By Fred Koenig
Most people have kind of forgotten about the big dust up in St. Louis involving a mainline protestant denomination and the prevalent societal issue of the day. No, I’m not talking about General Conference 2019; I’m going a little farther back.
Rev. Elijah Lovejoy wasn’t a Missouri Methodist; He was Presbyterian. But he was editor of one of his denomination’s publications, The St. Louis Observer, here in Missouri, so I feel some kinship to the guy.
Lovejoy hated pro-slavery Christians, and they hated him back. On April 28, 1836, a black man, who was under arrest for killing a deputy, was forcibly removed from jail by a mob, chained to a tree and burned to death on the corner of 10th and Market Streets in St. Louis. The judge indicted no one in the mob, which didn’t go over well with Lovejoy, and the Presbyterian’s newspaper coverage of the event did not shy away from expressing outrage and including the horrific details of the murder of the untried prisoner.
On July 21, 1837, a mob ransacked the office of the Presbyterian newspaper, which was located at 85 Main Street (where the Gateway Arch stands today). Lovejoy moved his publication’s office to Alton, Illinois, thinking he might be safer across the river. He wasn’t. Vandals threw his printing press into the Mississippi River. He bought another and resumed his editorial attacks on slavery. That second press was tossed in the river August 21. His third press arrive on September 21 and was immediately thrown in the river.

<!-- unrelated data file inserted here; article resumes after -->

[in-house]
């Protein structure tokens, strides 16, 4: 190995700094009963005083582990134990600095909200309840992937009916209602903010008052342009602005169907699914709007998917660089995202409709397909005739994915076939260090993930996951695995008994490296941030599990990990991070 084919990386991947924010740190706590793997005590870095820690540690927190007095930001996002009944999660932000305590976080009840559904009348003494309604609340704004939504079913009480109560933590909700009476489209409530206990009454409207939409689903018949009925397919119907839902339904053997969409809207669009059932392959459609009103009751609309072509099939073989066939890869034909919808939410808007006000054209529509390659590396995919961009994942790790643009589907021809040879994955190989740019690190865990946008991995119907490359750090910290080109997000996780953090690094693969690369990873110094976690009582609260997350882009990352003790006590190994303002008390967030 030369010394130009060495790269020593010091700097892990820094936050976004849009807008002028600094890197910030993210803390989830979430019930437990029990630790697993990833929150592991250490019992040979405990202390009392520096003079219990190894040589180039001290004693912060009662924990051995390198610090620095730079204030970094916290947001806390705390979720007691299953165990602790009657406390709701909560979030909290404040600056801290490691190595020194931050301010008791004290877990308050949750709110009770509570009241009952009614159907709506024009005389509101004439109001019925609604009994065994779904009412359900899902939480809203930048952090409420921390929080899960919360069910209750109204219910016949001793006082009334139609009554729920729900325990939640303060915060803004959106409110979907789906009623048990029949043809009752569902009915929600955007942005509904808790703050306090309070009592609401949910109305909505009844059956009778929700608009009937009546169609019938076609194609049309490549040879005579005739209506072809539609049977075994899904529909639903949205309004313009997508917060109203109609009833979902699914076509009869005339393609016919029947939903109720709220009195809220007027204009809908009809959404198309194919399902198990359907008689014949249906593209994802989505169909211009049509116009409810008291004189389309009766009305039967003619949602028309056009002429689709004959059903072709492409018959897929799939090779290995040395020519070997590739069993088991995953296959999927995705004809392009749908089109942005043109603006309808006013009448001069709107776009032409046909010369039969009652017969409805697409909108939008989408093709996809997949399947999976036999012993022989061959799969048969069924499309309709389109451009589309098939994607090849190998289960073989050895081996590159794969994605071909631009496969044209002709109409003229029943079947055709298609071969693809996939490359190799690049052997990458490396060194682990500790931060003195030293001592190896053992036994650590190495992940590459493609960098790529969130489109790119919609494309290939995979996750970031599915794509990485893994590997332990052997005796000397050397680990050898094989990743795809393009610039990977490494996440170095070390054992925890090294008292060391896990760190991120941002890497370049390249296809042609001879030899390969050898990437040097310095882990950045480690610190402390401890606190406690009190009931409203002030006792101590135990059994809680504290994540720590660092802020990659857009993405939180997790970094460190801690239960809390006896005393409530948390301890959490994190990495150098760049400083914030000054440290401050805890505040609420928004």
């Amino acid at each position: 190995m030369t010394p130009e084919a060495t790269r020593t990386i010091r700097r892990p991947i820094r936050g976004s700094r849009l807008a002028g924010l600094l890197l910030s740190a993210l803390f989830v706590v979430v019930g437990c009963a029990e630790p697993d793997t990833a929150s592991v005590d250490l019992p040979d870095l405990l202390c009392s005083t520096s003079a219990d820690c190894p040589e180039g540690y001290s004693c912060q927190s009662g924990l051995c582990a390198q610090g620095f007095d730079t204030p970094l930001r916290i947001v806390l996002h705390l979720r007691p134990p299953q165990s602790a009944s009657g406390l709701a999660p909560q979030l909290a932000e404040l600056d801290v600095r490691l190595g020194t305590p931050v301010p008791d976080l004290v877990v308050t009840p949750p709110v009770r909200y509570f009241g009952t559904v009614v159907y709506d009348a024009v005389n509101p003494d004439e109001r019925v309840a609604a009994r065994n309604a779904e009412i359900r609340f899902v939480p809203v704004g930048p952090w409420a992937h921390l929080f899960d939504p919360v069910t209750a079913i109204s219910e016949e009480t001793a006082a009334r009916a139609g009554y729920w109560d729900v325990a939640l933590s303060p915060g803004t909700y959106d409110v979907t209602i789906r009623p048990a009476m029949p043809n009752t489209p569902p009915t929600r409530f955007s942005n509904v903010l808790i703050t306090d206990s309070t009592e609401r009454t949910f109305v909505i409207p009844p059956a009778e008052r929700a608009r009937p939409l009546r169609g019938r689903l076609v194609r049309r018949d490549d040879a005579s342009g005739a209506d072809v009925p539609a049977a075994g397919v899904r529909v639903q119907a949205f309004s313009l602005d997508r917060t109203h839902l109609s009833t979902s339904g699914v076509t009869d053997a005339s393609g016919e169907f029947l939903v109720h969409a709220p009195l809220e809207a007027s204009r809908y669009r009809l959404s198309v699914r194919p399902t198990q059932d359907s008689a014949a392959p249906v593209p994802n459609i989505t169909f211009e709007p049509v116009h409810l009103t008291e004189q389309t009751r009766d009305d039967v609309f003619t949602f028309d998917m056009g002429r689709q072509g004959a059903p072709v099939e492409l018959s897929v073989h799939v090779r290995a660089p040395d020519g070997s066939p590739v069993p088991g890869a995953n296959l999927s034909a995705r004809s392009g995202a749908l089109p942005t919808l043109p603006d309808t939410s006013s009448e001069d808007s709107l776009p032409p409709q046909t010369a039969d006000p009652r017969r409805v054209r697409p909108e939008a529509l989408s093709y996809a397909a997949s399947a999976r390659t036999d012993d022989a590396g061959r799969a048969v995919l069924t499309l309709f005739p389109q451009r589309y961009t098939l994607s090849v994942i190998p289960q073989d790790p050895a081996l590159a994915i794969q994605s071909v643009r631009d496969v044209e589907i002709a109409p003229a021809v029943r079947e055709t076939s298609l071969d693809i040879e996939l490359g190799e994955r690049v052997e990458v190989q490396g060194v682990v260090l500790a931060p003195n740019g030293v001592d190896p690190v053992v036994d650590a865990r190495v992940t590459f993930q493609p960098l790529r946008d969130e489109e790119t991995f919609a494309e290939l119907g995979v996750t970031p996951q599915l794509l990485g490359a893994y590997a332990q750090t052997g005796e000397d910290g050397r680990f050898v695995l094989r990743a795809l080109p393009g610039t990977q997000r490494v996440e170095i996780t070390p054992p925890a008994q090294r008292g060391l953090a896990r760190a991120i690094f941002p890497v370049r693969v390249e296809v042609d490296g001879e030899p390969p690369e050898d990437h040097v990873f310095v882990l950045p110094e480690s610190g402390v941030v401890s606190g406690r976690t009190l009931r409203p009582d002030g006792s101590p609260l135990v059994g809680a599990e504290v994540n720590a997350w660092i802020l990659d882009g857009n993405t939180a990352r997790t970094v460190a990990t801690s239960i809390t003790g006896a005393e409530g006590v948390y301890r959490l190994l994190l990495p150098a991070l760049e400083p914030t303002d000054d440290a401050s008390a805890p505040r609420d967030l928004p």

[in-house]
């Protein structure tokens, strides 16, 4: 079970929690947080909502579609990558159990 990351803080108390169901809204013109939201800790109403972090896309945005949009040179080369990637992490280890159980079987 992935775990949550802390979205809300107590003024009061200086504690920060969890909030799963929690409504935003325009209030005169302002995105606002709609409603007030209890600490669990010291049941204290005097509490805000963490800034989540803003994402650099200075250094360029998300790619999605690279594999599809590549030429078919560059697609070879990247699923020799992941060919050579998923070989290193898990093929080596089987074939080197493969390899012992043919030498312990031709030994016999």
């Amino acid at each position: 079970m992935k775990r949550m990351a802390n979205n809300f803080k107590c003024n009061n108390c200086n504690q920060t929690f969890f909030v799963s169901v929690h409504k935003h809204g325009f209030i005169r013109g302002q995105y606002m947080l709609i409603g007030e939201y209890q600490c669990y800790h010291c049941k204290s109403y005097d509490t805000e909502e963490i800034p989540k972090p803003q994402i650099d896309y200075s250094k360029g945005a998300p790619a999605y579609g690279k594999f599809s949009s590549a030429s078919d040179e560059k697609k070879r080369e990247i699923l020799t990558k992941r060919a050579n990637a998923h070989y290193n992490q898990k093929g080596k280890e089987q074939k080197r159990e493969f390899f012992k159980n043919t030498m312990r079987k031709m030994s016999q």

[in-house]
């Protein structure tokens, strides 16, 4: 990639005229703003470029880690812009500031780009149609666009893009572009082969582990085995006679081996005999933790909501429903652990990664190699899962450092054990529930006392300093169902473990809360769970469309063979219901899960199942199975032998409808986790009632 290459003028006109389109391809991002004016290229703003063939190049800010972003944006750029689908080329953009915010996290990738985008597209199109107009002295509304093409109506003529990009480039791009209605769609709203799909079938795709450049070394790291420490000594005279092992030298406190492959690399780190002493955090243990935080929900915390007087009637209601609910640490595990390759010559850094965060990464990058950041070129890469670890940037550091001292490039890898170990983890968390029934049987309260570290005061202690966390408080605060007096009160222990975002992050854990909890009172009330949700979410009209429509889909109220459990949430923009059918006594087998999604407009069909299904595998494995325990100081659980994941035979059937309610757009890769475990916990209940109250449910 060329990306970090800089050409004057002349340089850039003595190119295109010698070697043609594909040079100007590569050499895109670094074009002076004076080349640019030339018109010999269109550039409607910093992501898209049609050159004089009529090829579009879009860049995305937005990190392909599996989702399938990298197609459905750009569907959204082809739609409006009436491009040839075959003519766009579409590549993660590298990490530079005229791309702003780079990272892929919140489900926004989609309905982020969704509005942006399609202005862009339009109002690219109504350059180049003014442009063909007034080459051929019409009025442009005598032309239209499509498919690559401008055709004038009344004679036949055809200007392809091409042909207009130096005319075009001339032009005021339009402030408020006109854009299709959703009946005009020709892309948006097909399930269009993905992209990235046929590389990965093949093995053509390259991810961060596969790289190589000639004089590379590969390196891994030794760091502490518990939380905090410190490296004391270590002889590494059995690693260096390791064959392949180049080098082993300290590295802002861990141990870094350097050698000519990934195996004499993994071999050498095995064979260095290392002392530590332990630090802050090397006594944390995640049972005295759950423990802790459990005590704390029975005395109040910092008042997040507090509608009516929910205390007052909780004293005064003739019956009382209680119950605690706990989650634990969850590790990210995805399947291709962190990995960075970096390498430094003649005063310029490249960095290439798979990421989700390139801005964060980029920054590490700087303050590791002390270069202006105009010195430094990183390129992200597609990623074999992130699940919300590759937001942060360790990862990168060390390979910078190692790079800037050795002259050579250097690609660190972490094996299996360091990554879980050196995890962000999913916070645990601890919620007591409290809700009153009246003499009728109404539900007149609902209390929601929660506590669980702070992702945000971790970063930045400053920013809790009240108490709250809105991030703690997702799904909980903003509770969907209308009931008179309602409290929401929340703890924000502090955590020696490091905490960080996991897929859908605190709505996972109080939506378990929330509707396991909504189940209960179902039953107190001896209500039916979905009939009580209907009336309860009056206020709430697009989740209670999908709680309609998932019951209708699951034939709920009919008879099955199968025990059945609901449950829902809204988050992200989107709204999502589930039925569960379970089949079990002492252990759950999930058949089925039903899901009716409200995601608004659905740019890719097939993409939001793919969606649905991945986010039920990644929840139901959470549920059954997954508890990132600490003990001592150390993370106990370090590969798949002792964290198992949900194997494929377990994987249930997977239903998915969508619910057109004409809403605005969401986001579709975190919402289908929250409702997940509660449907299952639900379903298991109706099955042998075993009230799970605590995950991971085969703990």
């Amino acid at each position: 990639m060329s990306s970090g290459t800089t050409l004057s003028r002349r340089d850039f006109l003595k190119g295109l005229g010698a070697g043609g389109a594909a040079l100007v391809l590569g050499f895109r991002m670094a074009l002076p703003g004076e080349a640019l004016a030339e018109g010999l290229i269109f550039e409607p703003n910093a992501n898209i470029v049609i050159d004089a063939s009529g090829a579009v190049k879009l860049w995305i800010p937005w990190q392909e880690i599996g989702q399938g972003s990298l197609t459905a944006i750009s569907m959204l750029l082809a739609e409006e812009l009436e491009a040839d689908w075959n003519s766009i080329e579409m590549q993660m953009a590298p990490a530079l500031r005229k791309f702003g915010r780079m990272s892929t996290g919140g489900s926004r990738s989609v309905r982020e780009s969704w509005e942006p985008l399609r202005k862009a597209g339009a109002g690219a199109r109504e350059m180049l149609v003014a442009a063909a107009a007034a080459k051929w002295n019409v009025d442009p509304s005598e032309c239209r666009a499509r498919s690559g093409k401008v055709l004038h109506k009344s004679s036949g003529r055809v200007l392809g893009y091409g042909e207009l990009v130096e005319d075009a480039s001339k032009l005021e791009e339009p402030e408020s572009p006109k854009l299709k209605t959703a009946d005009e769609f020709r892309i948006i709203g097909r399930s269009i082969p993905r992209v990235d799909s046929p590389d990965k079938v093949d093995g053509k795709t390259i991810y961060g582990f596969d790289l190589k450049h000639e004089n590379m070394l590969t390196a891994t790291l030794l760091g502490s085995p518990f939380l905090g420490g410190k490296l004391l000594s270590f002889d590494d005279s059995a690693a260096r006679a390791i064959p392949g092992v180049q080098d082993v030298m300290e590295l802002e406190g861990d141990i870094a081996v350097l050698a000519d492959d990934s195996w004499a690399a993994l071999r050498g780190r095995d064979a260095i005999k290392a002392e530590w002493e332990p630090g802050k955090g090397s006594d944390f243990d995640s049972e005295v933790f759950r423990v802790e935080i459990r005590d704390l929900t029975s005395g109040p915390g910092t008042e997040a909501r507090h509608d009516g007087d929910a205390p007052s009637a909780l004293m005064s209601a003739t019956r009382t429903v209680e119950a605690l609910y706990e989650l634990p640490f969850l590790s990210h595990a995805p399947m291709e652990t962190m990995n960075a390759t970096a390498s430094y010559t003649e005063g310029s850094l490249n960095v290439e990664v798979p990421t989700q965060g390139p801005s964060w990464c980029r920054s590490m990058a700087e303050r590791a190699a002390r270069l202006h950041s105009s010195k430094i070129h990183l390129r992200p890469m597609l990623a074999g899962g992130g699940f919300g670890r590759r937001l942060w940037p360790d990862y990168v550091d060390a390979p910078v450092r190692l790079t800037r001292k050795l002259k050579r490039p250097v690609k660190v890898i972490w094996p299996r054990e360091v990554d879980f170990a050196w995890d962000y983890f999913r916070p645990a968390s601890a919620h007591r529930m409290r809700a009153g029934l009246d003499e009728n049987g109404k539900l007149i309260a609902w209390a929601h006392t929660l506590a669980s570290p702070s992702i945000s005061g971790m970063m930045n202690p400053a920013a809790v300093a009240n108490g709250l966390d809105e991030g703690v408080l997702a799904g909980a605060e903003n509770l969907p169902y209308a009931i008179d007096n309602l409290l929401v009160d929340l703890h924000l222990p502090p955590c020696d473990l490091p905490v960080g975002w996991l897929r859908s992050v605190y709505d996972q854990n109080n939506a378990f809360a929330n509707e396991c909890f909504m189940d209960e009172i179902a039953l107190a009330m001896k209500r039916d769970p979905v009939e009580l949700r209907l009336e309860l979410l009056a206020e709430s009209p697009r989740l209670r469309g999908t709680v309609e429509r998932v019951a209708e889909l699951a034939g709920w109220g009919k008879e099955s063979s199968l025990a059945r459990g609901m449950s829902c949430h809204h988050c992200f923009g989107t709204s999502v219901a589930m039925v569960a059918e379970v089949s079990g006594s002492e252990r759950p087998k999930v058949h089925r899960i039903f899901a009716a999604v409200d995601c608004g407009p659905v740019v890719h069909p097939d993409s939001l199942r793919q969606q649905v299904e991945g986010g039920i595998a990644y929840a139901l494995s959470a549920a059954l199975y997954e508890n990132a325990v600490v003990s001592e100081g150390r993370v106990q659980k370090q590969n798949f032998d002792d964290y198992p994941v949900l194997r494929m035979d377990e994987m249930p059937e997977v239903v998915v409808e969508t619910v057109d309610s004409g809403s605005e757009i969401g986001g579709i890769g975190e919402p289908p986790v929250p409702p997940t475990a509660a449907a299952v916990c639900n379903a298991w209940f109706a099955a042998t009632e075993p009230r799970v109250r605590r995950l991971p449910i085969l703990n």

Another printing press was brought in. On November 7 an armed mob surrounded the Alton office, threatening to set it on fire. Lovejoy’s friends responded with gunfire, killing one of the mob and forcing the rest to retreat. Lovejoy stepped outside and was shot five times. He was dead at age 34. The fourth printing press was thrown into the river.
As horrible as Lovejoy’s story of determination terminated by death is, it’s but a tiny footnote to the ultimate resolution of his issue, the Civil War, in which 620,000 Americans were killed.
When Lovett Weems presented the history of division in the United Methodist Church in brief this past summer at Annual Conference Session, slavery was the primary issue that divided the church, followed by race. Looking back it’s inconceivable that the issues that caused the carnage were even considered issues with two sides.
We still have our issues today. Not only do we have our issues, we still haven’t fully resolved the issues that 620,000 died over in fighting the civil war more than 150 years ago.
I’ve got it easy compared to Lovejoy. No mob has ever broke into Modern Litho and thrown the presses in the Missouri River, much less shot me. Things rarely get worse than a tersely worded email. I benefit directly from the sacrifice of others who have come before me, and sharing a position of the church, even a controversial one, does not create a public uproar as it once did. Let’s hope that’s because we’re a more civilized society and not just because society cares less about what the church has to say on divisive issues.